Meanwhile a then-Singapore headquartered company, Broadcom Inc., attempted a hostile takeover of Qualcomm after its initial $103 billion offer had been denied. Though Broadcom upped the offer to $117 billion and tried to change the Qualcomm board of directors, the Trump administration stepped in, citing national security interests could be compromised if Qualcomm’s technology landed in foreign hands.

“Our government affairs team argued for us, but our defense was multifaceted,” Schwenker explains. “While we were fortunate to get the CFIUS order [Committee on Foreign Investment in the U.S.], we were also promoting our business plan as an independent company to our shareholders.”

And for what it matters, Broadcom, which in 2018 relocated to San Jose, California, opposed Qualcomm’s bid for NXP, which never was consummated.

He means business

He’s probably not seen the last of these conflicts, there being a worldwide technological arms race and each country protecting its interests.

It’s all part of the fun of being an in-house transactional attorney in what might be the most dynamic industry, technology. It’s also a role Schwenker relishes, and he’s has been doing it on Qualcomm’s behalf since joining the company as a 34-year-old lawyer in 2004.

The company and San Diego itself have proved a most agreeable landing for the UCLA undergrad whose years at the University of California, Berkeley School of Law coincided with boom times at nearby Silicon Valley. That had many of the area’s tech-oriented law firms soliciting the campus for young talent, but Schwenker looked farther south.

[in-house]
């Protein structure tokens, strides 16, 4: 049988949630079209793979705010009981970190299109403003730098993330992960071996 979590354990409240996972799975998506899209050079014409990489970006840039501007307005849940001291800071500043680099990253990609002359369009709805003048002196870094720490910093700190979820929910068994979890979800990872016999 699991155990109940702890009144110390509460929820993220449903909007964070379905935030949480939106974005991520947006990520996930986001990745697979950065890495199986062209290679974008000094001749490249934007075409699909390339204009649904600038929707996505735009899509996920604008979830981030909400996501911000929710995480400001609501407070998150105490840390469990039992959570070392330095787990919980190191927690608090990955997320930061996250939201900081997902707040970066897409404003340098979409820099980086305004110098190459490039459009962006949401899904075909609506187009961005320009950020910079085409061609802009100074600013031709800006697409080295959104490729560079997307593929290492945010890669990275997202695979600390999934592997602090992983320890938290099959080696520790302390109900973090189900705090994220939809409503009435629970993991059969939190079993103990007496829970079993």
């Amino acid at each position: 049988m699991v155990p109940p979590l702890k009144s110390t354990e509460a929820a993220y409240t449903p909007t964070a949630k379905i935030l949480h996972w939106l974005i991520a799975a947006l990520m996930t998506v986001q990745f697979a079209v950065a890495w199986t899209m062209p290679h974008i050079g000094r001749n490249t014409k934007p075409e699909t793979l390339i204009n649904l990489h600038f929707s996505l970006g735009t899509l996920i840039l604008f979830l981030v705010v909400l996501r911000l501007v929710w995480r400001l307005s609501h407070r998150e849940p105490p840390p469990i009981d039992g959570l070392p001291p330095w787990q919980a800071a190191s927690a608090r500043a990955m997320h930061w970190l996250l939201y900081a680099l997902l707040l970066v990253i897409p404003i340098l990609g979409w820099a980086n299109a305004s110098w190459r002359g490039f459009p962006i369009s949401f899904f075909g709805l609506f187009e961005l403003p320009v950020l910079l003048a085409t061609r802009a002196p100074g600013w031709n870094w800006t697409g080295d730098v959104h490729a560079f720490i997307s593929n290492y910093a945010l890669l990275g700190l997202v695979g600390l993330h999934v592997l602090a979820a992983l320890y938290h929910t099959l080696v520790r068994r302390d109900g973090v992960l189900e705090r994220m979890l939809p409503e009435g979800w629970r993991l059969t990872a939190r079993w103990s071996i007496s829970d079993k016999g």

At the time San Diego was more affordable than Palo Alto and the Bay Area, and advancement might not be so cut-throat. It’s also been a great place for Schwenker and his wife to raise their two children: a son who’s a student at the University of Oregon and daughter who graduates high school this June.

Schwenker honed his skills from 1998 to 2004 at the San Diego firm of Gray Cary Ware & Freidenrich—now part of DLA Piper—and furthers them in a place where he can assess the long-term consequences. He’s earned several promotions in those 18 years, the most recent in 2012 to his current positions.

Flexibility is among the traits he looks for when enlisting outside counsel or filling a rare vacancy on his team. Whereas Qualcomm’s technologists can lead peripatetic careers, the company’s lawyers tend to stay, which has Schwenker vetting them to the nth degree.

“Qualcomm has taught me the value of a good team and we keep that in mind when recruiting,” Schwenker says. “Flexibility, legal skill and the ability to work within the environment are all-important.”

Same goes for outside counsel.

“Qualcomm pushes everyone involved with our deals to think outside the box,” says Schwenker. “We’ve got to come up with solutions for problems that many of our competitors don’t have. It requires us to innovate and be creative.”

View this feature in the Vanguard Spring II 2022 Edition here.

Published on: March 31, 2022